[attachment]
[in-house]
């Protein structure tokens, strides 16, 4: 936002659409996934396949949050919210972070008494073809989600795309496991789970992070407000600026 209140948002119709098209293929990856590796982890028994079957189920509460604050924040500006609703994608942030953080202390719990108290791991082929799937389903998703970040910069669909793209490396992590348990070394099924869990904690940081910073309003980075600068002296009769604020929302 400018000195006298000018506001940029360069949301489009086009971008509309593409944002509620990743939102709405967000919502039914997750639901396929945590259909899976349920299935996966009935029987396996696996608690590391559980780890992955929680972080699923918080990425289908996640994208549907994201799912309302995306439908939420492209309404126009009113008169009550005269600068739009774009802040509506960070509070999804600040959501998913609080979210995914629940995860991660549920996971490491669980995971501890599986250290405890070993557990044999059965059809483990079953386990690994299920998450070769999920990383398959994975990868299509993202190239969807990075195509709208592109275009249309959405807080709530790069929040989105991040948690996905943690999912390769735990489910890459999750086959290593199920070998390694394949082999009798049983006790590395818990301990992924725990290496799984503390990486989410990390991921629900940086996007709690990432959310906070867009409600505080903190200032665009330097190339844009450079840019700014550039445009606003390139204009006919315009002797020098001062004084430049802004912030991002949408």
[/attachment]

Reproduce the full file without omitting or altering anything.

[in-house]
């Protein structure tokens, strides 16, 4: 936002659409996934396949949050919210972070008494073809989600795309496991789970992070407000600026 209140948002119709098209293929990856590796982890028994079957189920509460604050924040500006609703994608942030953080202390719990108290791991082929799937389903998703970040910069669909793209490396992590348990070394099924869990904690940081910073309003980075600068002296009769604020929302 400018000195006298000018506001940029360069949301489009086009971008509309593409944002509620990743939102709405967000919502039914997750639901396929945590259909899976349920299935996966009935029987396996696996608690590391559980780890992955929680972080699923918080990425289908996640994208549907994201799912309302995306439908939420492209309404126009009113008169009550005269600068739009774009802040509506960070509070999804600040959501998913609080979210995914629940995860991660549920996971490491669980995971501890599986250290405890070993557990044999059965059809483990079953386990690994299920998450070769999920990383398959994975990868299509993202190239969807990075195509709208592109275009249309959405807080709530790069929040989105991040948690996905943690999912390769735990489910890459999750086959290593199920070998390694394949082999009798049983006790590395818990301990992924725990290496799984503390990486989410990390991921629900940086996007709690990432959310906070867009409600505080903190200032665009330097190339844009450079840019700014550039445009606003390139204009006919315009002797020098001062004084430049802004912030991002949408």